Communion table or Lord's table are terms used by many Protestant churches—particularly from Reformed, Baptist and low church Anglican and Methodist bodies—for the table used for preparation of Holy Communion (a sacrament also called the Eucharist). These churches usually do not use the term "altar" because they do not see Communion as sacrificial in any way. However, in colloquial speech, the word "altar" is often used interchangeably with "communion table".
The use of a simple table, generally built of wood, instead of an altar made of stone reflects these churches' rejection of the suggestion of sacrifice in the rite: they believe that the Passion of Jesus Christ was a perfect sacrifice for sins made once for all (Hebrews 9:25-10:4).
Many Protestant churches that choose not to use the term "altar" may still have an "altar call", in which visitors wish to make a new spiritual commitment to Jesus Christ are invited to come forward to the front of the church.
Having or not having a Communion table was a subject of dispute within Scottish Presbyterianism in the 17th century, with the Independents opposing its use.
The United Methodist Church states that the term "altar" is often used but the correct (traditional) terms are "Lord's table" and "Communion table" for the table upon which the elements are placed during Holy Communion. High church Methodists may use the term "altar" exclusively, mirroring the Anglican usage.
Location and adornmentEdit
The table may be very simple, adorned perhaps with only a linen cloth, or with an open Bible or some receptacle to collect an offering. In modern use many Protestants adorn their tables with candles, though the use of candles was historically rejected among some Protestants. Some Communion tables bear the inscription Do This in Remembrance of Me from the Last Supper (Luke 22:19, 1 Corinthians 11:24), indicating the belief in Holy Communion being a memorial rather than a sacrifice, or the words Holy, Holy, Holy as a recollection of the union between the whole of creation in worship.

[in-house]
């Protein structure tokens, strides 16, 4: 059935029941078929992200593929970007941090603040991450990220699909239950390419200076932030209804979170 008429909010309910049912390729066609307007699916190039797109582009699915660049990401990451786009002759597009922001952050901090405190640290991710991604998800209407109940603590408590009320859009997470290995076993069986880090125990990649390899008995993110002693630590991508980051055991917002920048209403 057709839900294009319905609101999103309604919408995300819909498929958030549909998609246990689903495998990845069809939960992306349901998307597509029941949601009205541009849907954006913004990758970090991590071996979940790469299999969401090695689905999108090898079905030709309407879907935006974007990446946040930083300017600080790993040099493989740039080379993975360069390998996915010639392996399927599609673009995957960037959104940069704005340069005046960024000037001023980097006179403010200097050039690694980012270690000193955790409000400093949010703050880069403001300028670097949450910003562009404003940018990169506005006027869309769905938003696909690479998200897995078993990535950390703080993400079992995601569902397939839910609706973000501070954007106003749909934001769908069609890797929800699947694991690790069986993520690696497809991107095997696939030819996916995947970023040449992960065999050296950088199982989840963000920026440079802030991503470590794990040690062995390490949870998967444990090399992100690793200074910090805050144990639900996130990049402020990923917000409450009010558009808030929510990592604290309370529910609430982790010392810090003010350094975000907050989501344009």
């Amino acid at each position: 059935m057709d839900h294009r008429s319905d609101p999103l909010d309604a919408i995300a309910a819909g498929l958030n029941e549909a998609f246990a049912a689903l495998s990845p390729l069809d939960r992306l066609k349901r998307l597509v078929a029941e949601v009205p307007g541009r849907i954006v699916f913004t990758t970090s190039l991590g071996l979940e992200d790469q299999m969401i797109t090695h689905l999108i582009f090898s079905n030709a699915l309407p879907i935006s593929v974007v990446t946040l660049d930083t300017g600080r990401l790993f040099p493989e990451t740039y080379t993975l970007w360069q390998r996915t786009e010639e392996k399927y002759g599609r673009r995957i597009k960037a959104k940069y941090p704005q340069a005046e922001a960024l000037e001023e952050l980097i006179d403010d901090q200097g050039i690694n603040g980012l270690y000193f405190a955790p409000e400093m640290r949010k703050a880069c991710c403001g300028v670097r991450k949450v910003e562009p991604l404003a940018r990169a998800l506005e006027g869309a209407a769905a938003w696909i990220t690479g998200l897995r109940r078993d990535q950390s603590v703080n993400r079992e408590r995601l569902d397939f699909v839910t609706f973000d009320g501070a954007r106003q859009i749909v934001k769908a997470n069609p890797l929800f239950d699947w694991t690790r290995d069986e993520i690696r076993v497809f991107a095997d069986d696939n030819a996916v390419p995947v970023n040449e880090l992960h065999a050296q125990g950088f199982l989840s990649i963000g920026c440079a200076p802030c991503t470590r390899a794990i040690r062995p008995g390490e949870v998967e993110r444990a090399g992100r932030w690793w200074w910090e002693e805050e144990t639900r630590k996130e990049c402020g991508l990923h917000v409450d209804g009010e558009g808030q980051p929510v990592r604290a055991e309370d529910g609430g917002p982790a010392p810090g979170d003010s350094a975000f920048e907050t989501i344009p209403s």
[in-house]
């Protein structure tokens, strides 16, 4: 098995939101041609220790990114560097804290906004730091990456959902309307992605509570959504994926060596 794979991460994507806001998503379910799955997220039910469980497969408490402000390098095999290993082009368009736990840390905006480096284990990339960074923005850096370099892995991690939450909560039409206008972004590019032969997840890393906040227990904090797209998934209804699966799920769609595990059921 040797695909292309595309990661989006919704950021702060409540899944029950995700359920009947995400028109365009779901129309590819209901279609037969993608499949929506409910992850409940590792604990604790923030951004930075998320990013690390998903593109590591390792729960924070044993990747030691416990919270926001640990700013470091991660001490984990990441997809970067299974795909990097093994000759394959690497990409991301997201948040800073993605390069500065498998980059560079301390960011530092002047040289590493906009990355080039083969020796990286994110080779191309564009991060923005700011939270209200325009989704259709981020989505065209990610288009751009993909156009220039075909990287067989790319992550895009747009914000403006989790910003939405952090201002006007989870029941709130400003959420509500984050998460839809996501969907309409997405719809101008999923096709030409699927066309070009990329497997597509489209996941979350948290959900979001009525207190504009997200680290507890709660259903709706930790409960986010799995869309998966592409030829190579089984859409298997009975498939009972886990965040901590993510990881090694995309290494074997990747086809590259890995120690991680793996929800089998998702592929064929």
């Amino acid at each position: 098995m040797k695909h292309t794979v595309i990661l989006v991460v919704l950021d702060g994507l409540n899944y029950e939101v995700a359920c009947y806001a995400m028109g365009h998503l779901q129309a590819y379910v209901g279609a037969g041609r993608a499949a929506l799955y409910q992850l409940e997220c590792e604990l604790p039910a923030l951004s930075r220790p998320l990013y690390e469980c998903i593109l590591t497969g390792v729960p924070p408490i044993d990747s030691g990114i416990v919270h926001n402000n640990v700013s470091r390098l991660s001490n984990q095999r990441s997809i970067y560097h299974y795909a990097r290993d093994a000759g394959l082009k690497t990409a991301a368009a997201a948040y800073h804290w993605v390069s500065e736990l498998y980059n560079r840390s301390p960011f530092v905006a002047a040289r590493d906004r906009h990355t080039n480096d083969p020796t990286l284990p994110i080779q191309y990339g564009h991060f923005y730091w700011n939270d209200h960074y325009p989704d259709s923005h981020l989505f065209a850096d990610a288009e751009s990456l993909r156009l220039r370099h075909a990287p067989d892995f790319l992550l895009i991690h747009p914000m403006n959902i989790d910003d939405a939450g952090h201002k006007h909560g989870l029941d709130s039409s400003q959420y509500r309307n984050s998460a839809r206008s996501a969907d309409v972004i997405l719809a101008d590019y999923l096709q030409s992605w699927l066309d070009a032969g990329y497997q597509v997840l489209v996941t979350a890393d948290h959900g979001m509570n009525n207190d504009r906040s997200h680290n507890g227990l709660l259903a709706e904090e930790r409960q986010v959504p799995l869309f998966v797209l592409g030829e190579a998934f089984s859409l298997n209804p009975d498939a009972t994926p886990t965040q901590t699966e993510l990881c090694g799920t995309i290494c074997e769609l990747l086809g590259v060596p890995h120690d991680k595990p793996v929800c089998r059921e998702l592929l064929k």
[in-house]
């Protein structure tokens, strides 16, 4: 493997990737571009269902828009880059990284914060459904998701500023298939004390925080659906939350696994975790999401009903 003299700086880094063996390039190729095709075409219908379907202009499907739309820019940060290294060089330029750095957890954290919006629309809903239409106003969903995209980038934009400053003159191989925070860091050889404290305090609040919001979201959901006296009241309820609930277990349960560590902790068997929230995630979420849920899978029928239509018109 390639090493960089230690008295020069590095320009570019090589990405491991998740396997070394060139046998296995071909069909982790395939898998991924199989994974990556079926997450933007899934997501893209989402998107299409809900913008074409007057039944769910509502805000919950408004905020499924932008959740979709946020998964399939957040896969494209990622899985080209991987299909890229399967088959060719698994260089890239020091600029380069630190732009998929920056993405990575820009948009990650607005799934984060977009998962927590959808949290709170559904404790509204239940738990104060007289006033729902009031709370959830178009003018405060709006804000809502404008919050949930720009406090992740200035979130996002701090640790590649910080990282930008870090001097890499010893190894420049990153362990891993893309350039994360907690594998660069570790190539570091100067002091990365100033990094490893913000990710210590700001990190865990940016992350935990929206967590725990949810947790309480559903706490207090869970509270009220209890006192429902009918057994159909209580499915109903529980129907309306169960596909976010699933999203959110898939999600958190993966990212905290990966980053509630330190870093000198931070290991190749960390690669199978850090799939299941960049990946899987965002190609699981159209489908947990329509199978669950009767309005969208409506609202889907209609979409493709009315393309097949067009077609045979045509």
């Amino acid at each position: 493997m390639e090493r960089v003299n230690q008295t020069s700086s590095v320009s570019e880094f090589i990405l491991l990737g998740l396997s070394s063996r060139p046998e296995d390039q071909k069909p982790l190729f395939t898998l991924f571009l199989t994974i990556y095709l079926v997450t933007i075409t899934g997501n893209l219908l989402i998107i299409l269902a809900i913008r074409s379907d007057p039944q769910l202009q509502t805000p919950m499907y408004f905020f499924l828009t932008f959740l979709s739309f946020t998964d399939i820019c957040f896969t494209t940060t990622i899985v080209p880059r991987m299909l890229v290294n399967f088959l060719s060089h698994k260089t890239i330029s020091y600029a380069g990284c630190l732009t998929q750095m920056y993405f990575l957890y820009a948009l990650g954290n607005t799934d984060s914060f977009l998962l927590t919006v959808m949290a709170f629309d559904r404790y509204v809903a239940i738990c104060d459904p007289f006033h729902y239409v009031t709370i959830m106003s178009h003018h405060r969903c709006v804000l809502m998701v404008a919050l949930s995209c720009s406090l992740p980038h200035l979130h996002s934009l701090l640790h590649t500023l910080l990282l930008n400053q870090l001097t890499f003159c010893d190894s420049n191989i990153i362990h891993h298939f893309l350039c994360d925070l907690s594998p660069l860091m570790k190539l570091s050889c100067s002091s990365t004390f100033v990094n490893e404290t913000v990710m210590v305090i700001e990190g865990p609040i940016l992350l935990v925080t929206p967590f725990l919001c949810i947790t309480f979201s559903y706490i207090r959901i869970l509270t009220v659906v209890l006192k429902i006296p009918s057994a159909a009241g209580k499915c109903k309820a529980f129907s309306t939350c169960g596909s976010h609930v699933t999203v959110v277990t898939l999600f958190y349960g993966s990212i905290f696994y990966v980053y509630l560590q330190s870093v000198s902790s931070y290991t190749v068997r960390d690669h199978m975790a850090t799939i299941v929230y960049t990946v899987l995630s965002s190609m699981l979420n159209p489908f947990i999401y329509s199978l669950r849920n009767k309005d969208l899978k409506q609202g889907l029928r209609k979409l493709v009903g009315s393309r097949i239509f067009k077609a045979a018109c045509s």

Such a table may be temporary, being moved into place when there is a Communion Service, but generally holds a permanent (or semi-permanent) position of some prominence in the worship space. Instead of a high altar, the sanctuary may be dominated only by a large, centralized pulpit.
Some bring in a Communion table only when needed. For example, St Andrew's Anglican Cathedral in Sydney does not have a prominent Communion table. The strongly Evangelical church leadership decided that the table should be placed in a more forward position in the chancel and that it should be easily portable in order that it might be removed when not required for Holy Communion, to clear a space for presentations and musical performances.
- Michael Keene, Christian Churches Nelson Thornes 2001 ISBN 978-0-7487-5288-1, p. 58
- Harvey Cox, Fire from Heaven (Da Capo Press 2001 ISBN 978-0-7867-3134-3), p. 274
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- Gary Bouma, Australian Soul (Cambridge University Press 2006 ISBN 978-1-139-45938-9), p. 95
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